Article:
A filling is a repair to an otherwise healthy, intact tooth. The term “filling” implies that the repair should be contained within the boundaries of that tooth. In other words, the filling should be surrounded by natural tooth structure insofar as it is possible. In practice, of course, dentists frequently replace large sections of teeth with large, bulky fillings. As the filling gets larger and larger, the amount of natural tooth structure necessary to retain the filling decreases. The ultimate consequence of this is that the filling becomes a rickety patchwork of artificial materials that is inherently weak and may break out at any time.
Furthermore, as the natural tooth structure becomes thinner, replaced by more filling material, it becomes more and more likely to break off necessitating an even larger repair. The larger a filling is, the more technically difficult it is for the dentist to do, and the larger the tooth/filling interface. This means that very large fillings are likely to be unstable and to leak over time leading to recurrent decay and replacement with even larger fillings. This process of patching or replacing already large fillings is what we call “patchwork dentistry“.
In most situations, patchwork dentistry ultimately leads to the loss of the tooth, or at minimum to very expensive methods of repair. If your dentist recommends placing a
crown on the tooth, he is attempting to stop this cycle of recurrent decay, breakage and repair before it becomes necessary to do a root canal and post and core in order to have anything left above gum line to repair.
A crown is a cast metal covering, generally overlain with porcelain, which is placed over the tooth in order to hold it together and to withstand the forces of chewing. Sometimes the entire crown is made out of porcelain in order to attain the greatest esthetic (appearance) value possible. The crown may even be made entirely out of gold if that is the wish of the patient. While no dentist can guarantee that a crown will repair the tooth forever, it is still the very best restoration possible for a severely damaged tooth, and may be the only way that some severely damaged teeth can be repaired at all.
The following is a list of reasons that a crown might be more appropriate than a filling:
- A tooth should be crowned if the filling would make up more than half the bulk of the clinical crown of a tooth (that part above the gum line).
- A tooth should be crowned if the filling would make up more than half of the surface area of the clinical crown.
- A tooth should be crowned if the clinical crown is
crackedor seriously mechanically weakened.
- A tooth should be crowned if the filling is very deep under the gum line since a filling under these circumstances is difficult to do and is more likely to leak. This leads to recurrent decay a year or two later.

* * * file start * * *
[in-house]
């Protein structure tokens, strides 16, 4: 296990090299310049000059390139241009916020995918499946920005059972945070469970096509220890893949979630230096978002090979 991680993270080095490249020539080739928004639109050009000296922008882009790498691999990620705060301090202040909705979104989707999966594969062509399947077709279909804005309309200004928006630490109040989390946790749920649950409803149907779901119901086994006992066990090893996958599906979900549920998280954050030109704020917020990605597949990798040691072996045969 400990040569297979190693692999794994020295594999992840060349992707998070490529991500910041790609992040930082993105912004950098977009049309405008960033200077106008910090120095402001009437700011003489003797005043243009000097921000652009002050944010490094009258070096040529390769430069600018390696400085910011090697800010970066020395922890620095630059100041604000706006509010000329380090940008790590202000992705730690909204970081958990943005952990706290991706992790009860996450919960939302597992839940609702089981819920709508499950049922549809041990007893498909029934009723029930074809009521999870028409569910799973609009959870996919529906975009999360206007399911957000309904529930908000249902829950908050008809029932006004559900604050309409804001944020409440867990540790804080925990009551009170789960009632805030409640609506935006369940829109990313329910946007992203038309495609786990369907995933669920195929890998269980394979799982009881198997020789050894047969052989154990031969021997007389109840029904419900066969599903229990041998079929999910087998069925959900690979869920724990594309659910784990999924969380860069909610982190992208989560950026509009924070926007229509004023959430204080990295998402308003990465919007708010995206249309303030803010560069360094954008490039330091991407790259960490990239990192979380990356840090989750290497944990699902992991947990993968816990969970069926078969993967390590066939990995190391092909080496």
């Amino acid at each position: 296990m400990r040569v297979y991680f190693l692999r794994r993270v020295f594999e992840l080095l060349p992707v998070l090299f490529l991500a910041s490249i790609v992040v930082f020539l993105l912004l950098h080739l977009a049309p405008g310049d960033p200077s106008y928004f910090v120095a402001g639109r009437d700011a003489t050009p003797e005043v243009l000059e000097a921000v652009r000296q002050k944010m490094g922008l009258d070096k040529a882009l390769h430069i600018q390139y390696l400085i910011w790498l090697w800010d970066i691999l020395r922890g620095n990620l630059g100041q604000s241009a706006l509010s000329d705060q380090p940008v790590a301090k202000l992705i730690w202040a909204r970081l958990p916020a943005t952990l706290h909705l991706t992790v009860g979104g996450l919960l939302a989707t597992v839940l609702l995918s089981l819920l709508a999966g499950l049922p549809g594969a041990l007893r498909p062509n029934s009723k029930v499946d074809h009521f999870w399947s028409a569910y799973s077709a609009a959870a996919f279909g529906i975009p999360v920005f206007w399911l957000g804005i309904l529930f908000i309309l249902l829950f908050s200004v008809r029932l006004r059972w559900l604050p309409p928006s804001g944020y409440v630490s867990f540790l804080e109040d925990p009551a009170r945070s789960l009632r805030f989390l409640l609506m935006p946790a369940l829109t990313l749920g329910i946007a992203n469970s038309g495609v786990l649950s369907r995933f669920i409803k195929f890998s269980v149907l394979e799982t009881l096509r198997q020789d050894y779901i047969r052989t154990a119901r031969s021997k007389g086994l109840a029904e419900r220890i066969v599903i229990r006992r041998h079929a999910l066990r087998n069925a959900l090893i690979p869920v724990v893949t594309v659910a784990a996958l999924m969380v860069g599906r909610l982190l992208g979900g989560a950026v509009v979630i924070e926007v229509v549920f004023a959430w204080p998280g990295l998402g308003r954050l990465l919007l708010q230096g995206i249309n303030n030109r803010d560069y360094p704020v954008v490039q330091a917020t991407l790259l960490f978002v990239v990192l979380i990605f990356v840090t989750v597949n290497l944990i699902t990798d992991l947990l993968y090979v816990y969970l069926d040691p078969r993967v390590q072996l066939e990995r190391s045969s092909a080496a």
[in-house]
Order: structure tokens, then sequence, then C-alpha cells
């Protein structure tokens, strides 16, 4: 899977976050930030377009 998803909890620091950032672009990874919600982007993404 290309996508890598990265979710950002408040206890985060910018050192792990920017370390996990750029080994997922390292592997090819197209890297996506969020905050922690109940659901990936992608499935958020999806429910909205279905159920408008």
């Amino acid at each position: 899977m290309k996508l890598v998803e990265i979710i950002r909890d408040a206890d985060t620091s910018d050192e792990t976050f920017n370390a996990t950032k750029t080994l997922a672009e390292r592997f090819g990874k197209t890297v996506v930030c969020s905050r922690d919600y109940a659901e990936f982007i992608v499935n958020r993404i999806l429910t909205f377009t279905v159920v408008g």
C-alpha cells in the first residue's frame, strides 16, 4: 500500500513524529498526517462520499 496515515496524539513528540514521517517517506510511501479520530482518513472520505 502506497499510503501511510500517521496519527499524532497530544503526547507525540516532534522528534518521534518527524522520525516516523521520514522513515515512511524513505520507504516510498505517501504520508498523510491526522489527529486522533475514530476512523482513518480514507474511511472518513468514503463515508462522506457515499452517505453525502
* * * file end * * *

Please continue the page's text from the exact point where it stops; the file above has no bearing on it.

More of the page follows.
- All back teeth with root canals should be crowned as the tooth structure tends to become brittle after the living nerve is no longer present.
- All front teeth that have root canals and also have large fillings should be crowned.
- Teeth that are unsightly (ugly) and embarrass the patient should be crowned. This is especially true in front teeth that have root canals.
- Teeth with circumferential decay (decay at the gum line that encircles more than one surface of the tooth) should be crowned in view of the near impossibility of properly repairing this type of decay with simple fillings.
- Teeth that are worn down due to attrition from bruxing (grinding and clenching) are often best crowned.
When the dentist says you need a crown, you really ought to think twice before rejecting the advice!
Even though a good dentist can repair almost any tooth with a filling, he or she may recommend a crown instead. Lots of people choose the filling anyway since it is always cheaper. This is often a bad choice. Very large fillings are technically very difficult to do! You may leave the office with what looks and feels like a tooth only to find that a year or two down the line, there is recurrent decay under the filling. It may be near impossible for the dentist to make the filling contact the tooth next to it leaving a gap which jams food between the teeth. Pieces of the tooth or the new filling may break off over time. The filling may even have required just enough removal of tooth structure to cause the nerve to die which will lead to a root canal followed by a crown, or even an extraction. These problems are not the fault of the dentist.
There is a limit to what even the best and most conscientious dentist can accomplish with a very large, difficult filling. Opting for a filling on a tooth that the dentist feels needs a crown may be opting for an extraction a year or two later.